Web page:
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Sunday, September 07, 2014

Does the Bible really say that? Excerpt from my book, 51



What about the bodily existence of believers, after death? There are some hints about this in scripture, especially in 1 Corinthians 15:

1 Corinthians 15:35 But someone will say, “How are the dead raised?” and, “With what kind of body do they come?” 36 You foolish one, that which you yourself sow is not made alive unless it dies. 37 That which you sow, you don’t sow the body that will be, but a bare grain, maybe of wheat, or of some other kind. 38 But God gives it a body even as it pleased him, and to each seed a body of its own. 39 All flesh is not the same flesh, but there is one flesh of men, another flesh of animals, another of fish, and another of birds. 40 There are also celestial bodies, and terrestrial bodies; but the glory of the celestial differs from that of the terrestrial. 41 There is one glory of the sun, another glory of the moon, and another glory of the stars; for one star differs from another star in glory. 42 So also is the resurrection of the dead. The body is sown perishable; it is raised imperishable. 43 It is sown in dishonor; it is raised in glory. It is sown in weakness; it is raised in power. 44 It is sown a natural body; it is raised a spiritual body. There is a natural body and there is also a spiritual body.
45 So also it is written, “The first man, Adam, became a living soul.” The last Adam became a life-giving spirit. 46 However that which is spiritual isn’t first, but that which is natural, then that which is spiritual. 47 The first man is of the earth, made of dust. The second man is the Lord from heaven. 48 As is the one made of dust, such are those who are also made of dust; and as is the heavenly, such are they also that are heavenly. 49 As we have borne the image of those made of dust, let’s also bear the image of the heavenly. 50 Now I say this, brothers, that flesh and blood can’t inherit God’s Kingdom; neither does the perishable inherit imperishable.
51 Behold, I tell you a mystery. We will not all sleep, but we will all be changed, 52 in a moment, in the twinkling of an eye, at the last trumpet. For the trumpet will sound, and the dead will be raised incorruptible, and we will be changed. 53 For this perishable body must become imperishable, and this mortal must put on immortality. 54 But when this perishable body will have become imperishable, and this mortal will have put on immortality, then what is written will happen: “Death is swallowed up in victory.”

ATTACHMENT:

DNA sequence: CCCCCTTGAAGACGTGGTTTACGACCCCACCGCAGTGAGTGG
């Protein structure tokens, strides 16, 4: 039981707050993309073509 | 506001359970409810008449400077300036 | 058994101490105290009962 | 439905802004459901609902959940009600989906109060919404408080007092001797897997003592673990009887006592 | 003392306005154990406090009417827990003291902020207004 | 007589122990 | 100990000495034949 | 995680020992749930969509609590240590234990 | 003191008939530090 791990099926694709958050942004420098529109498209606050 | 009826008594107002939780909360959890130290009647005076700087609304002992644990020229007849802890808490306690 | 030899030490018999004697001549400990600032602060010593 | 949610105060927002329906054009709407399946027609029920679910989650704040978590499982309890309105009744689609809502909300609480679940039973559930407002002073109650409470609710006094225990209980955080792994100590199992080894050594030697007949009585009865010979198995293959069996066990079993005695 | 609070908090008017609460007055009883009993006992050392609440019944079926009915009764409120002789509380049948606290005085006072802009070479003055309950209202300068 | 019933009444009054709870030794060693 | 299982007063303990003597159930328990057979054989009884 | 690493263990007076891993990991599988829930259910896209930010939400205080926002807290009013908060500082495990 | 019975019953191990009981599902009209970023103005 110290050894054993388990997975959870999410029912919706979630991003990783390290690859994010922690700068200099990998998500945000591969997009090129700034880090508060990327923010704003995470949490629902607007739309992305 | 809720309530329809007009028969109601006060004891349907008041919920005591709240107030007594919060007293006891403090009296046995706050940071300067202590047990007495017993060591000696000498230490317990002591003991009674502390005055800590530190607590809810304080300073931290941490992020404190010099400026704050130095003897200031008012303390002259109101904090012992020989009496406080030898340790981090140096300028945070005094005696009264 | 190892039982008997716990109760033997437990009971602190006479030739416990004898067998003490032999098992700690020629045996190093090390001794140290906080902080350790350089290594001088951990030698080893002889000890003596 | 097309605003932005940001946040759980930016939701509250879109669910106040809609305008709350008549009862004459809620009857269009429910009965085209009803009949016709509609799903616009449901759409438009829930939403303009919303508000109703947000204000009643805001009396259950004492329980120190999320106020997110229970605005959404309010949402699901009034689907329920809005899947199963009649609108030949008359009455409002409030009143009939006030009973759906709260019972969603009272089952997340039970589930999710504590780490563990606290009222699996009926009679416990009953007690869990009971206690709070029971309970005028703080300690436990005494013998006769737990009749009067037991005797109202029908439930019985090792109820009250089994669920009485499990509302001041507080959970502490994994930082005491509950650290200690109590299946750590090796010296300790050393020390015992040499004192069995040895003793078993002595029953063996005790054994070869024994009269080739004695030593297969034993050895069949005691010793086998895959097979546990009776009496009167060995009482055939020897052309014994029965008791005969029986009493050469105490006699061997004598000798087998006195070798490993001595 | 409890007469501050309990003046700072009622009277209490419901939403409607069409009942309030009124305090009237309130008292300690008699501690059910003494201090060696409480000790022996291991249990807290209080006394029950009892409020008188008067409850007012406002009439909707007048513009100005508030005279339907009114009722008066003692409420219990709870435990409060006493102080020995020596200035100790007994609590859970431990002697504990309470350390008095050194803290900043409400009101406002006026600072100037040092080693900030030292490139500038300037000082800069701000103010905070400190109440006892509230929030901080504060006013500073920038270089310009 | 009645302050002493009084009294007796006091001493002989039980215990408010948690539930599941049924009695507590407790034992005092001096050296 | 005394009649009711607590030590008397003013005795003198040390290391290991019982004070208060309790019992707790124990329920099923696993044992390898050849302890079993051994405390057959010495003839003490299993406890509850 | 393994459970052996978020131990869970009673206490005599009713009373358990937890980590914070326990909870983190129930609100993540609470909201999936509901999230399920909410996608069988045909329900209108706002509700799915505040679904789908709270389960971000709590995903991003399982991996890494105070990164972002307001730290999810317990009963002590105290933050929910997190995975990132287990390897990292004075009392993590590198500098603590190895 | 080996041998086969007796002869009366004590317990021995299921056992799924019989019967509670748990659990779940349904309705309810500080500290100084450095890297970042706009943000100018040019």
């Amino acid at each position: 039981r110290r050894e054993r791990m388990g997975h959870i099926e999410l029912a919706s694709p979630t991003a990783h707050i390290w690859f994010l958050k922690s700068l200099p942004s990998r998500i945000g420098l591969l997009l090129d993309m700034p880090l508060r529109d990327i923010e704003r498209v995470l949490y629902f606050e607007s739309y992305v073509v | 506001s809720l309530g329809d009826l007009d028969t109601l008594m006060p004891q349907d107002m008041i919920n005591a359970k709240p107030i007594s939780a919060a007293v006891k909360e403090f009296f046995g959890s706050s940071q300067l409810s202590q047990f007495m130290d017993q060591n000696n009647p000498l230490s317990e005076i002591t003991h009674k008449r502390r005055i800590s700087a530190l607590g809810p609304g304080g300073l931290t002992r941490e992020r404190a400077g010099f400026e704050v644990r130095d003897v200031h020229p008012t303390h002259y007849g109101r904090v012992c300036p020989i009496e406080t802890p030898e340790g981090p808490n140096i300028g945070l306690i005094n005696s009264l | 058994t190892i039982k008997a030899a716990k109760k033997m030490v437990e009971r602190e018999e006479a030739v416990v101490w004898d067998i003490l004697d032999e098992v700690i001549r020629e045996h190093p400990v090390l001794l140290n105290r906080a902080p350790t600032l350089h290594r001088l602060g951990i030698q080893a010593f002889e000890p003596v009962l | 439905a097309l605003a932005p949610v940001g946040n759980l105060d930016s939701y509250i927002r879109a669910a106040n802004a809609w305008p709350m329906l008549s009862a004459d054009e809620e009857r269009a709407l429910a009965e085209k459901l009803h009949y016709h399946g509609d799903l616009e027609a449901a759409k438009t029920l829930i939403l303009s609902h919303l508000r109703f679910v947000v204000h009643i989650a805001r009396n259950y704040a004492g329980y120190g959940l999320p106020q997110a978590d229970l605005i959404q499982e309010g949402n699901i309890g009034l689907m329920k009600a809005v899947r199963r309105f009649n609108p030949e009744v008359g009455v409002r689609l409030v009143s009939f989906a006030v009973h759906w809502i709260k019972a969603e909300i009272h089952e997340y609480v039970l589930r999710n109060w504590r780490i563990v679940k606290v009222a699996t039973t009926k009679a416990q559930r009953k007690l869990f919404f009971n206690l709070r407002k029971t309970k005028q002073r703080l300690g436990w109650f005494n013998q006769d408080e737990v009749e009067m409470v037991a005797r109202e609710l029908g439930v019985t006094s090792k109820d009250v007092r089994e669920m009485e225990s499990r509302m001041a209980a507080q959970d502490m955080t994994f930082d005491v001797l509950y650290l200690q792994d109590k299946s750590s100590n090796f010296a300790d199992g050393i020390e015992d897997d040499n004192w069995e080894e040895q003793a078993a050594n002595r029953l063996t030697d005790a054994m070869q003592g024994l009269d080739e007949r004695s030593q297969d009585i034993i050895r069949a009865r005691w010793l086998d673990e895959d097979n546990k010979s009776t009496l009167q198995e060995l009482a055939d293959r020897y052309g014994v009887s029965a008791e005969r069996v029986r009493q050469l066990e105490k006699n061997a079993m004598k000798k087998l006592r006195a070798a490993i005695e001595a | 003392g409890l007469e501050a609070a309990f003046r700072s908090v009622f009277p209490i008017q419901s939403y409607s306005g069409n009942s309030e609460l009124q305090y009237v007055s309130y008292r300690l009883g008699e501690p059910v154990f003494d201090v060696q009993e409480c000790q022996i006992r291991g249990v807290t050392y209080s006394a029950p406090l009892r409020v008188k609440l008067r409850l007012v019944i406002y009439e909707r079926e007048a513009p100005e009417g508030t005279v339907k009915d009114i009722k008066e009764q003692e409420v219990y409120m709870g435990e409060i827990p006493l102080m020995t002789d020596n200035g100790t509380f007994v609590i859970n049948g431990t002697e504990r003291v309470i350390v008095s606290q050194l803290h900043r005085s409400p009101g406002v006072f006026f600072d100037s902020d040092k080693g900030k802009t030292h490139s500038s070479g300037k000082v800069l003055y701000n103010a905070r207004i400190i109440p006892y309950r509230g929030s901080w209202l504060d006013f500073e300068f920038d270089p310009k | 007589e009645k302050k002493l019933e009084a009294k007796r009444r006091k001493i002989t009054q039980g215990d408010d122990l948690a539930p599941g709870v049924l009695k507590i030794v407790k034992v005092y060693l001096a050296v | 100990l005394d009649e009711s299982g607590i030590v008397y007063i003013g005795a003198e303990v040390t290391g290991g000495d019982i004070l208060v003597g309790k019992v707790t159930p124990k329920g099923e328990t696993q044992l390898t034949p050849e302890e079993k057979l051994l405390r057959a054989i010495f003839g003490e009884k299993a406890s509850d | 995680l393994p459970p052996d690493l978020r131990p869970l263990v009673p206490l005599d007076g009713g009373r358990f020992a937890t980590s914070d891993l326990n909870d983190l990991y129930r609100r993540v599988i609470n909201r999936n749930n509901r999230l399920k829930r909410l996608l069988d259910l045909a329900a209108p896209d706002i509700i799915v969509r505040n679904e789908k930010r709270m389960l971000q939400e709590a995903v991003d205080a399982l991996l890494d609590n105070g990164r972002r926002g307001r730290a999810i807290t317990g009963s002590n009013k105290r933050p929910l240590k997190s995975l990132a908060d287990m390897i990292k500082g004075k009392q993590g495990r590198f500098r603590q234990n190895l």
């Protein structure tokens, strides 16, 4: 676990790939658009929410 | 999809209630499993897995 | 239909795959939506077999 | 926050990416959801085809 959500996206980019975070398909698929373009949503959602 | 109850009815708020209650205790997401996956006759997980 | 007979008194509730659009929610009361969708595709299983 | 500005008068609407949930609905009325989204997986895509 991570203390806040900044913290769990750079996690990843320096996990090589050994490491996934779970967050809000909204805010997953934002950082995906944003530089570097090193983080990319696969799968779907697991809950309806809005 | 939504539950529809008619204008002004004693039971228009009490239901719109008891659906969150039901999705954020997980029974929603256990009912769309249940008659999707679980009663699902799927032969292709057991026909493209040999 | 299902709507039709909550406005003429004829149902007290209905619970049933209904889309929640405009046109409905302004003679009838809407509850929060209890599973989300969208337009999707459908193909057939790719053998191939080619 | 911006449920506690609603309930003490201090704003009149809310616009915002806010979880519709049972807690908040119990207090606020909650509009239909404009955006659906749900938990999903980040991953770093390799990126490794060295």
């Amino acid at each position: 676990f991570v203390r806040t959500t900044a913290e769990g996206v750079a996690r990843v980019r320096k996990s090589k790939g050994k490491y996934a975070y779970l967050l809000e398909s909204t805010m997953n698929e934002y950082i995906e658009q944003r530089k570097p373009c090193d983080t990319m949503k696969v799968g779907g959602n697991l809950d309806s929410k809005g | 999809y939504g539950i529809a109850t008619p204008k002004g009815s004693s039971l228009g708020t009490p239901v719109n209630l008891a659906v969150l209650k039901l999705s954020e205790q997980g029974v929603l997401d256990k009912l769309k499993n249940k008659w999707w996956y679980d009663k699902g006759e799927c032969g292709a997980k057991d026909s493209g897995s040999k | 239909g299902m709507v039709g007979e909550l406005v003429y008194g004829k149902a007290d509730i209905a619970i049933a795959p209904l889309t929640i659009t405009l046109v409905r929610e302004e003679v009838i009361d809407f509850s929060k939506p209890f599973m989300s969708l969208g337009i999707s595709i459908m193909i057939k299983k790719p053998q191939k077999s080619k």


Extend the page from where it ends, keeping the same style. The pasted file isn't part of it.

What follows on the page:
Paul seems to be describing a physical body, although he uses the term “spiritual body”. The NIV Study Bible (Zondervan, 1995) says this, in a note on verses 42-44:
. . . the apostle says that in the case of the resurrection of the dead, God will take the perishable, dishonorable, weak (and sinful) body – “a natural body” characterized by sin – and in the resurrection make it an imperishable, glorious, powerful body. “Spiritual body” does not mean a nonmaterial body but, from the analogies, a physical one similar to the present natural body organizationally, but radically different in that it will be imperishable, glorious and powerful, fit to live eternally with God.

When Jesus appeared to the twelve, on one occasion, He told Thomas to touch Him:
John 20:27 Then he said to Thomas, “Reach here your finger, and see my hands. Reach here your hand, and put it into my side. Don’t be unbelieving, but believing.”
28 Thomas answered him, “My Lord and my God!”

Thomas didn’t seem to have done so, but apparently he could have, and this, of course, indicates that the body of Jesus, after resurrection, was present in physical form, and was not merely a spirit. Jesus invited the twelve to share breakfast with Him in John 21. He sat at the evening meal with the two disciples in Emmaus in Luke 24. It is not clear as to whether or not He ate and drank in either of these episodes, but it seems to be at least possible that He did so. If He did eat or drink, again, this would be evidence of a physical body, and, as Paul says in 1 Corinthians 15, we will be like Jesus, the last Adam.

I conclude that Jesus had, upon His resurrection, a glorified, but physical, body, and that He still has this, and that believers will also have a glorified physical body.


The above material is an excerpt from my self-published e-book, Does the Bible Really Say That?, which may be obtained free of charge, or purchased from Amazon for $0.99, which is the lowest price Amazon lets an author set. Scripture quotations are from the World English Bible, which is in the public domain.

The previous post in this series, on the topic of the idea of a new heaven and new earth, is here. God willing, the next post in this series will continue with the appendix to the book. Thanks for reading.


A recent post, not from the book, considered this topic a little more thoroughly.

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